Any sport that requires repeated rotational movement–baseball, tennis, and lacrosse, to name a few–puts you at risk for strained lower back and ab muscles. Here are some core strengthening exercises for lower back pain that will help you develop key muscles and get on the right track for spring sports.
- Side lunges and med ball twists. Sets/reps: 2×10. Assume athletic stance while holding moderately heavy med ball (80% RM) with arms extended at chest level. Lunge laterally with right foot while simultaneously explosively rotating ball to the right. Pause one second, then slide left foot toward right while bringing ball back to start position. Perform 10 right-side lunges/ball twists. Without resting, do 10 left lateral lunges/ball twists. Rest 30 seconds and repeat. Great exercise for strengthening oblique, glute, inner thigh, lower and middle back muscles that come into play during twisting movements.
- Elevated prone, side and supine planks. This triple-play exercise combo set can be done at home or in the weight room and effectively targets lower, middle back and abdominal muscles. Start with the prone plank with toes atop a bench or chair and forearms resting about shoulder-width apart on a soft surface (e.g. carpet or exercise mat). Contract abdominal muscles and keep back straight (do not let your low back sag) for 30-60 seconds. Without resting, rotate to your right side (right side plank) resting right forearm on mat/carpet and hips off the floor and left arm extended overhead. Again, keep stomach muscles tight and don’t let hips sag toward floor. Hold 30-60 seconds and without rest. Rotate to a supine position with heels atop bench/chair and both forearms resting on floor and raise hips and back off floor holding for 30-60 seconds (supine plank). Immediately turn to left side with left forearm on mat/carpet (left side plank) and right arm extended overhead and hips raised off mat/carpet. Hold 30-60 seconds. Rest 30 seconds and repeat entire plank sequence. More advanced version: Perform prone, side and supine planks with feet atop either a large Swiss ball or a small or medium-sized medicine ball – requiring more balance and core stability to stay atop each ball.
- Upward cable drives and downward cable chops. Sets/reps: 2×15. (Substitute a moderately-heavy med ball or a 25 lb. weight plate or 25 lb. dumbbell instead of the cable machine if desired). Stand to the right alongside a cable machine and set cable height around left ankle level. Set resistance about 70% RM. Bend knees and grasp cable handle with both hands and drive it upward across body overhead while rotating body to the right. Pause one second and slowly return to start position. After 15 reps, immediately turn body around so cable handle is near right ankle. Drive cable upward toward left side of body and overhead. Perform 15 reps and rest 30 seconds and do another set from each side. Next, raise cable height to just above left ear for downward cable chops. Grasp handle and drive cable downward across body toward right ankle. Pause one second and slowly return to start position. After 15 reps, turn and do cable chop downs starting from right ear downward to left ankle for 15 reps. When driving the cable upward or downward, it’s important to engage the hips and quadriceps rather than just using the upper body. The larger lower body muscles (legs/glutes) help provide the power when driving the cable upward or downward and also strengthen the core muscles in the back and stomach.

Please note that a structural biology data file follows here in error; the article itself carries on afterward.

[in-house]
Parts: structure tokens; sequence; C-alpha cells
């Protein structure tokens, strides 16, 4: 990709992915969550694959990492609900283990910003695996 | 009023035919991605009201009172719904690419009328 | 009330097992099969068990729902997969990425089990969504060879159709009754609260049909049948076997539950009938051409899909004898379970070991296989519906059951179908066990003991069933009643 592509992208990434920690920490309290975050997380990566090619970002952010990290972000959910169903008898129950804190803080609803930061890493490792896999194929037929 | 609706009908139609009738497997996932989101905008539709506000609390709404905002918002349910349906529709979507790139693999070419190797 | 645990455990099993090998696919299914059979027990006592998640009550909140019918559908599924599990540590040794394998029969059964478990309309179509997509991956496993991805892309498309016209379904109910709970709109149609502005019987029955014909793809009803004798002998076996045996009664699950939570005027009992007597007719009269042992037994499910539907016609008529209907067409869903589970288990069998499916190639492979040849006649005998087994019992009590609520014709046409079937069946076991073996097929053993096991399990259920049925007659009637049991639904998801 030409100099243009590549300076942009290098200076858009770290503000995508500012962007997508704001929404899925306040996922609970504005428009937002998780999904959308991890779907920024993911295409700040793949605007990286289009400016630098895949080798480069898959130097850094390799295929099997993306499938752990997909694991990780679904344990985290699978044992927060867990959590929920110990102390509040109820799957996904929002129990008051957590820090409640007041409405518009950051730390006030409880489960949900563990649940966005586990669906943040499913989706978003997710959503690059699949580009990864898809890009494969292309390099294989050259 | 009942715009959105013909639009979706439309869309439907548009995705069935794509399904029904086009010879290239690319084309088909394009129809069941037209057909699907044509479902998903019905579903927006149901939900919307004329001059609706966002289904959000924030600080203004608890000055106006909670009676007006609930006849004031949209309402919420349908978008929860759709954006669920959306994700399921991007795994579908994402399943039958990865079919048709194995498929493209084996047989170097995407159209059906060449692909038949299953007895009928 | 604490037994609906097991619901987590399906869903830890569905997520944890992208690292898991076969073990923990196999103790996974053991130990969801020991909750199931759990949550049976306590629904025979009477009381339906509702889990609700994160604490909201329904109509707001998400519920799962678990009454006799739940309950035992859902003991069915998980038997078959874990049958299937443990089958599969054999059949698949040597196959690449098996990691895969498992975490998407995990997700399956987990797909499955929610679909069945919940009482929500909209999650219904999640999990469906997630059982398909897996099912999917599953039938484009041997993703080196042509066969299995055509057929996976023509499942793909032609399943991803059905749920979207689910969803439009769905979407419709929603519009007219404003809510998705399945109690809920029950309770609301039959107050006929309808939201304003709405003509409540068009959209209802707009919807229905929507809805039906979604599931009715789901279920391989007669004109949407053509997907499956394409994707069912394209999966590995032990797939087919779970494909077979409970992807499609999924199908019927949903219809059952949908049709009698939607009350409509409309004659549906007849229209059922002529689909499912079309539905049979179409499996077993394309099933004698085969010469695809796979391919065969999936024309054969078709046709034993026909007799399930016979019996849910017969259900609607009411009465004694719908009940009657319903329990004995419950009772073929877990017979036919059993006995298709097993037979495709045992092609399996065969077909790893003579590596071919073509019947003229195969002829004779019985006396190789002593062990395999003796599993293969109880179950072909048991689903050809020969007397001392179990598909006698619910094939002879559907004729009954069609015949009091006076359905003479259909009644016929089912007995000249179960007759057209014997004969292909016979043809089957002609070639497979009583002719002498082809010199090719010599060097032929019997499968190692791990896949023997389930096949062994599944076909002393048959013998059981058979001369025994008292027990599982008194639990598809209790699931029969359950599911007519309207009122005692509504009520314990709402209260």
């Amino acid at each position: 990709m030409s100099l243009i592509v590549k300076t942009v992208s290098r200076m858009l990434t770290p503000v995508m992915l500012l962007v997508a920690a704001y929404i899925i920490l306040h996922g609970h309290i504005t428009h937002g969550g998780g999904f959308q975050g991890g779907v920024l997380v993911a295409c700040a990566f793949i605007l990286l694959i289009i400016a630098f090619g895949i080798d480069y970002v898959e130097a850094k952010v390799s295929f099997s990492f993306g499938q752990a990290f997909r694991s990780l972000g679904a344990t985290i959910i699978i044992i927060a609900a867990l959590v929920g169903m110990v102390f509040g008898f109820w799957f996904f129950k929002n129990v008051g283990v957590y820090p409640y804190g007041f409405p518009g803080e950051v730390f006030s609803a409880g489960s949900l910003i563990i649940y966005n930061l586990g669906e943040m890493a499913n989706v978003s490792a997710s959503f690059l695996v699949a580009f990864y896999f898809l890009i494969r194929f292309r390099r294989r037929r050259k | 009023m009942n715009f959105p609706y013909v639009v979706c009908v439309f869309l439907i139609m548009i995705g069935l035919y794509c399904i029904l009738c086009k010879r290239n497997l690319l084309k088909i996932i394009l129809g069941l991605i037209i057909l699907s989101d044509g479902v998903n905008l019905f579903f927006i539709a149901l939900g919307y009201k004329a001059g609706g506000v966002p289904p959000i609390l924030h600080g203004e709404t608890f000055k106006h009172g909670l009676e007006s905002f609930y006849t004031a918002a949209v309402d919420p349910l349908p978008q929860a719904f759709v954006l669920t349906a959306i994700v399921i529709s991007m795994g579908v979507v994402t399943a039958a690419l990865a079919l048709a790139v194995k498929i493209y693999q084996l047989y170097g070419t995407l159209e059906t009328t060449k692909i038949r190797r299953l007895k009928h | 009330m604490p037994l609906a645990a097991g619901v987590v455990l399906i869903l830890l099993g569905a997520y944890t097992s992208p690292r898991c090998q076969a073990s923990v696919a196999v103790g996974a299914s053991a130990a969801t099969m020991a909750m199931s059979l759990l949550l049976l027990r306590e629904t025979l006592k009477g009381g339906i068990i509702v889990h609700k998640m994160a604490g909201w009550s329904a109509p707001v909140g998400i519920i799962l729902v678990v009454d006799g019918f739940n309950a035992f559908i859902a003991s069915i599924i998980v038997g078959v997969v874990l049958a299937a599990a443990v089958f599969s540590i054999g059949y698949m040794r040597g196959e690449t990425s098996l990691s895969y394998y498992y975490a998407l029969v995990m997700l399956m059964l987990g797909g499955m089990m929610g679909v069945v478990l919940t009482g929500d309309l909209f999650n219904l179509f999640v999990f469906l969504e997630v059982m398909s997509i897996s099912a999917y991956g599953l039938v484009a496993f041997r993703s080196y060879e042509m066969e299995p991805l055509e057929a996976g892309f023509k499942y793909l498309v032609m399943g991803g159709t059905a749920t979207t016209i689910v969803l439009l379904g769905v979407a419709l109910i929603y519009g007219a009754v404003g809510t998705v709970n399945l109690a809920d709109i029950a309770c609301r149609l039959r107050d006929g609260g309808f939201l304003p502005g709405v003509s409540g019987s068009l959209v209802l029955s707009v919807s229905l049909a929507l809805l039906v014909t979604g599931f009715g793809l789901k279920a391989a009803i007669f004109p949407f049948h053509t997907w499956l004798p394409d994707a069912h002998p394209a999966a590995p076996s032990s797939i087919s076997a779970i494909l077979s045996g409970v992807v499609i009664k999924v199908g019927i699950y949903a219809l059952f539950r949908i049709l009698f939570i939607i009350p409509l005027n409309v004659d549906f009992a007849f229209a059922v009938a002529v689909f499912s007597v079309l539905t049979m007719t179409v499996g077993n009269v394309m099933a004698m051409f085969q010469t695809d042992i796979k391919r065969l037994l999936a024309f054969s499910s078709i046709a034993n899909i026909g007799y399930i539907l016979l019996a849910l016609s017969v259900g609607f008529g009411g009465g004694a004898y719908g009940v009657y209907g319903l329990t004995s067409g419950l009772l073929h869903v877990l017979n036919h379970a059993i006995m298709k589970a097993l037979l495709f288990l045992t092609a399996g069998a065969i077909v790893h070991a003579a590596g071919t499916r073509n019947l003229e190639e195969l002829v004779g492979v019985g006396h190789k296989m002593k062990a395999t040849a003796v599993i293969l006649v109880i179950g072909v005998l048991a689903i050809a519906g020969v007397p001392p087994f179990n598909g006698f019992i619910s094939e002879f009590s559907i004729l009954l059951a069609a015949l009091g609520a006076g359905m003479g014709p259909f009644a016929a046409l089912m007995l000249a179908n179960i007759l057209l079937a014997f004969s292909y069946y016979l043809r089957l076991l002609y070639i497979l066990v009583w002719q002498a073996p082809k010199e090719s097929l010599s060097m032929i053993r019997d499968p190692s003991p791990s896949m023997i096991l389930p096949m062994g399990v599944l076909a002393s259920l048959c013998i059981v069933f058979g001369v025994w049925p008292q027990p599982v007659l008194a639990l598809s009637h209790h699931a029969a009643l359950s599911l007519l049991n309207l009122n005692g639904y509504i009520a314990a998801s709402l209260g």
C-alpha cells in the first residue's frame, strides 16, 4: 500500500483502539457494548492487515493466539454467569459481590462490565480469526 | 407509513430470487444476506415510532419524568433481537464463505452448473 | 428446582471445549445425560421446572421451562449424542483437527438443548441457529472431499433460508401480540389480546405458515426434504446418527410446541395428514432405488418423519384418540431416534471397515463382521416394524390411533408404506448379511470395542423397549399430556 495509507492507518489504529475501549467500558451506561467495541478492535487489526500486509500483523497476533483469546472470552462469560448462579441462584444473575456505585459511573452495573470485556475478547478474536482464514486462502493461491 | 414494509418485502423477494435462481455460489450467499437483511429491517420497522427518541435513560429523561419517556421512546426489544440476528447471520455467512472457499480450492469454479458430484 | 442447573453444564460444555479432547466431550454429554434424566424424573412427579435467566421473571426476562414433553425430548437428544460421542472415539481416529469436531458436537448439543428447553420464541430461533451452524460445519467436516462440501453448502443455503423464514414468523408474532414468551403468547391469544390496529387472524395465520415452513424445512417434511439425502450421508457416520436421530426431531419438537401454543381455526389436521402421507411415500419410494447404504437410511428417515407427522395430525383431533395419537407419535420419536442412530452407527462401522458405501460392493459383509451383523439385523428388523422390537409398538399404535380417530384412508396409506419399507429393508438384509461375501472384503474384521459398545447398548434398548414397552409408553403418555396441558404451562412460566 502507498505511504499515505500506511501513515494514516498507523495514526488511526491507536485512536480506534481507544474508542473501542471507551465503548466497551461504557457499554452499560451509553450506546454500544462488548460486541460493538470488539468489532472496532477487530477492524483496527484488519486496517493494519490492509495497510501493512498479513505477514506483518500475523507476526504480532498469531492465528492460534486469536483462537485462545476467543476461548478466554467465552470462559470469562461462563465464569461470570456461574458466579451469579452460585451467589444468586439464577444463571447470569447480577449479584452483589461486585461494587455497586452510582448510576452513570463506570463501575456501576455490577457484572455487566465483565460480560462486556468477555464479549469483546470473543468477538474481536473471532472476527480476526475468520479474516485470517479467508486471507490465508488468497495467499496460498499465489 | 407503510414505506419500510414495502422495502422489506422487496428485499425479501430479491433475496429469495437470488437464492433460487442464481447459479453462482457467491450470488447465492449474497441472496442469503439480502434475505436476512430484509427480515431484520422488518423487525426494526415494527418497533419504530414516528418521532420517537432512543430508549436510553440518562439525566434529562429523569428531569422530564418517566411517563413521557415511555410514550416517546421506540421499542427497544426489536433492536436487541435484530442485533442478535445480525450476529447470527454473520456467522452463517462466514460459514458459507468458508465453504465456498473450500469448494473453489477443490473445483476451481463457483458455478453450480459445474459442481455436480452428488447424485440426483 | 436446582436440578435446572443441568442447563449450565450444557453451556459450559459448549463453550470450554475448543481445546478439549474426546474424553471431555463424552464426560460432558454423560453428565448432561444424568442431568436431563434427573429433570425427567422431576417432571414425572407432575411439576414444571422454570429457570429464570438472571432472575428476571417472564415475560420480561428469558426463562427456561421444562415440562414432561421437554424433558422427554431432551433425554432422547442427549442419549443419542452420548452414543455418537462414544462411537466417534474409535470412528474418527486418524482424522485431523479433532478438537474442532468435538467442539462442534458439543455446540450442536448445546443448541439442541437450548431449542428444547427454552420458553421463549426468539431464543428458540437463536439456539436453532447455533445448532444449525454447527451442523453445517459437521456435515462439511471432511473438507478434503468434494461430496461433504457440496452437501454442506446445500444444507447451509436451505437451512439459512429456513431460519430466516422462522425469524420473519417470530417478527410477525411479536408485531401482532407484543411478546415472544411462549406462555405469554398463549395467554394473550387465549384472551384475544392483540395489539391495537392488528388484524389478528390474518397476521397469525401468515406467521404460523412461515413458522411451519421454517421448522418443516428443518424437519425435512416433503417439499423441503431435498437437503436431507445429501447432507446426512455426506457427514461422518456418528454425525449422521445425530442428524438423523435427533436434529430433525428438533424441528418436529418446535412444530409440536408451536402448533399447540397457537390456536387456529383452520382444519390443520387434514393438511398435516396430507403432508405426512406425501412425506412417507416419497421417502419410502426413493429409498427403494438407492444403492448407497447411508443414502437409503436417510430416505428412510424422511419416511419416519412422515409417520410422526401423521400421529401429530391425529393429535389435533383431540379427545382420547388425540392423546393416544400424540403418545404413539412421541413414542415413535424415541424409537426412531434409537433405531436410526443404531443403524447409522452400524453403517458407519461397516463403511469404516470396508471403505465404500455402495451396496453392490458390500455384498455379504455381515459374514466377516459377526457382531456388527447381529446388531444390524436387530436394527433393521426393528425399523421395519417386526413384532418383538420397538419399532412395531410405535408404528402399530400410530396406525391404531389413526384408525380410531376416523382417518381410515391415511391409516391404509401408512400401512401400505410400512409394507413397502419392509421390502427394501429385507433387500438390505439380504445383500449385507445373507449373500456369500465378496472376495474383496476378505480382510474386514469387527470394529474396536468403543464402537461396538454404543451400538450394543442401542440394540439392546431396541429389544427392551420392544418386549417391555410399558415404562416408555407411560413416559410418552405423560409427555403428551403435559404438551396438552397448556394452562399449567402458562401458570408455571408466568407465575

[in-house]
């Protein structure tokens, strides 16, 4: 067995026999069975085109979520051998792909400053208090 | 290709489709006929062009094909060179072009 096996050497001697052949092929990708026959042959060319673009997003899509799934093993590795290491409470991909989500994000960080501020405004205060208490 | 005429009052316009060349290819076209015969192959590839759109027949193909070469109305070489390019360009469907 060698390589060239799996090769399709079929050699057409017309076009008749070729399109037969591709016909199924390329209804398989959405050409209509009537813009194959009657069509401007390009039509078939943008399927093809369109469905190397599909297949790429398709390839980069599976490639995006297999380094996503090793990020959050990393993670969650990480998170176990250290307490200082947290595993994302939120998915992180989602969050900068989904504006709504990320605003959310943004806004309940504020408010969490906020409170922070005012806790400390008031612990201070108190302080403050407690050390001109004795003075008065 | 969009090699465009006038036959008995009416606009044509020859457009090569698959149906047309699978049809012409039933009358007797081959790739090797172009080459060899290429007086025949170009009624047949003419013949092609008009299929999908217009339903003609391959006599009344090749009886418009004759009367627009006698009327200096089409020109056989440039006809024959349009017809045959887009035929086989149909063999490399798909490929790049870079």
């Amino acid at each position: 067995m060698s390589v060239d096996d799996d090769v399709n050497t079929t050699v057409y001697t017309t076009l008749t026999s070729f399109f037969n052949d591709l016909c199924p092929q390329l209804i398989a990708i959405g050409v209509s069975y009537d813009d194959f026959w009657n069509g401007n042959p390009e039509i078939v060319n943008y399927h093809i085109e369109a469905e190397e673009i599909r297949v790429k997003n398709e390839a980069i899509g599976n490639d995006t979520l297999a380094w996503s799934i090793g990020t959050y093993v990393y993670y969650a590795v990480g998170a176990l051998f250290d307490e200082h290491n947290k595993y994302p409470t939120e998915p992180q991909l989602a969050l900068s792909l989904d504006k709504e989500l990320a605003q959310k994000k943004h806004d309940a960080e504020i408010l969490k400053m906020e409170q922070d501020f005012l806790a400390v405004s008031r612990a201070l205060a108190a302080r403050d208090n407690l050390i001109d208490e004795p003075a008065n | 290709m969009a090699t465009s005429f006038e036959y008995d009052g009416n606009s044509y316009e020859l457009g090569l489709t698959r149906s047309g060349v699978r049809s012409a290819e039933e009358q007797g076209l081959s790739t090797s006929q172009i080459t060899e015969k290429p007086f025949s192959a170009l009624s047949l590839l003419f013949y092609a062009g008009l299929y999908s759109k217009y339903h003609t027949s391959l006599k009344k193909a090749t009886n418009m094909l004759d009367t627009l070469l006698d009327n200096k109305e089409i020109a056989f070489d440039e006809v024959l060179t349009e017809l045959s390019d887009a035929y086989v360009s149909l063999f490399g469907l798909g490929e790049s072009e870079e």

Lower back pain-relieving tips with stretching, and foam roller
- Static stretches. Besides the aforementioned core strengthening exercises to help prevent low back pain (and abdominal strains), daily static stretching of the hamstrings, hips and lower back relieves tightness and can also help alleviate lower back soreness before or during your sport’s season. A typical low back static stretch is done from the supine position (lying on your back) by pulling both knees to your chest and holding the position 10-20 seconds. Tight hamstrings or hips also can trigger low back stiffness or soreness so stretching the hamstrings/glutes is also essential. To stretch the hamstrings from the supine position, raise one leg upward keeping it as straight as possible and gently pull the leg toward your chest. Hold 10-20 seconds and repeat with the other leg. Lastly, the supine hip stretch is performed with knees bent and feet on floor and placing left foot atop right knee and pulling left foot/right knee toward chest. Hold 10-20 seconds and repeat with right foot atop left knee and pulling right foot/left knee toward chest for the 10-20 second hold.
- Foam roller. Another way to reduce lower back, hamstring and hip stiffness is to use a foam roller over these muscles from a supine position. For the hamstrings, place the roller under the hamstrings and rock back and forth over the roller several times. Similarly place the roller under your glutes and go back and forth over the roller to eliminate hip stiffness. Next position the roller under your lower back and roll back and forth to help erase low back soreness and tightness.